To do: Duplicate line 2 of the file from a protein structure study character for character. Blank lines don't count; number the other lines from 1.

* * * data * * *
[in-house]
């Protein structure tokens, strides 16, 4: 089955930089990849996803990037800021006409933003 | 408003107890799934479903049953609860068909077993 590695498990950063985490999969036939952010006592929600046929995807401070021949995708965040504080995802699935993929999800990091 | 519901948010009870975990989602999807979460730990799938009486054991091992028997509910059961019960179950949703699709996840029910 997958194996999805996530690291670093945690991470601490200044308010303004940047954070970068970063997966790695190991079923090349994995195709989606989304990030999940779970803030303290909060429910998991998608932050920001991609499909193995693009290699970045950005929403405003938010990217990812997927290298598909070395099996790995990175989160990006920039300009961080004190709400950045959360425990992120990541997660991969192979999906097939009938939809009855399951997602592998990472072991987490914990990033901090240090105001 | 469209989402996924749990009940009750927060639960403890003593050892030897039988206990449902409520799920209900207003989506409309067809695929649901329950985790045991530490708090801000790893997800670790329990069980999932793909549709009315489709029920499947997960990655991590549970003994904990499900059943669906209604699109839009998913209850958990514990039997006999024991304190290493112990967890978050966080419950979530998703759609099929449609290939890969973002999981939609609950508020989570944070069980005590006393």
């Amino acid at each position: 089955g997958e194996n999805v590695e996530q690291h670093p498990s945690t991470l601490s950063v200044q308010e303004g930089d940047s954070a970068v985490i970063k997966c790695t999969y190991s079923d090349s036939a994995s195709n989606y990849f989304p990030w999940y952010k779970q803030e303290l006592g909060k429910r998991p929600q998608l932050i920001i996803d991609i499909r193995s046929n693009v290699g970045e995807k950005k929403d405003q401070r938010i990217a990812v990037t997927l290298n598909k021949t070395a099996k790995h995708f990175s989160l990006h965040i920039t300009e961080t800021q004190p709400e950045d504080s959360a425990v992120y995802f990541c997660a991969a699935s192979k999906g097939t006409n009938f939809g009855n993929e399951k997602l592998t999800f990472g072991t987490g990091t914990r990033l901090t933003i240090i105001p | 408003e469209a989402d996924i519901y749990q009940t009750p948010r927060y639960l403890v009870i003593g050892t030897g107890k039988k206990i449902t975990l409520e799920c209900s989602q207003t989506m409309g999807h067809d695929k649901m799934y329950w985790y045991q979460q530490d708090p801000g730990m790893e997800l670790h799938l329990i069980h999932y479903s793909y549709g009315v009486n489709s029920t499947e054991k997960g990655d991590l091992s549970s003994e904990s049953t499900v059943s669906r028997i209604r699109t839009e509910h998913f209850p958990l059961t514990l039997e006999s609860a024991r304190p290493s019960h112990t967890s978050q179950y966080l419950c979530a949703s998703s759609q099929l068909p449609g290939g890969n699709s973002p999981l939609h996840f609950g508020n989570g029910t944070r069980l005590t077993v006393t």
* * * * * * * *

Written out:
């Protein structure tokens, strides 16, 4: 089955930089990849996803990037800021006409933003 | 408003107890799934479903049953609860068909077993 590695498990950063985490999969036939952010006592929600046929995807401070021949995708965040504080995802699935993929999800990091 | 519901948010009870975990989602999807979460730990799938009486054991091992028997509910059961019960179950949703699709996840029910 997958194996999805996530690291670093945690991470601490200044308010303004940047954070970068970063997966790695190991079923090349994995195709989606989304990030999940779970803030303290909060429910998991998608932050920001991609499909193995693009290699970045950005929403405003938010990217990812997927290298598909070395099996790995990175989160990006920039300009961080004190709400950045959360425990992120990541997660991969192979999906097939009938939809009855399951997602592998990472072991987490914990990033901090240090105001 | 469209989402996924749990009940009750927060639960403890003593050892030897039988206990449902409520799920209900207003989506409309067809695929649901329950985790045991530490708090801000790893997800670790329990069980999932793909549709009315489709029920499947997960990655991590549970003994904990499900059943669906209604699109839009998913209850958990514990039997006999024991304190290493112990967890978050966080419950979530998703759609099929449609290939890969973002999981939609609950508020989570944070069980005590006393």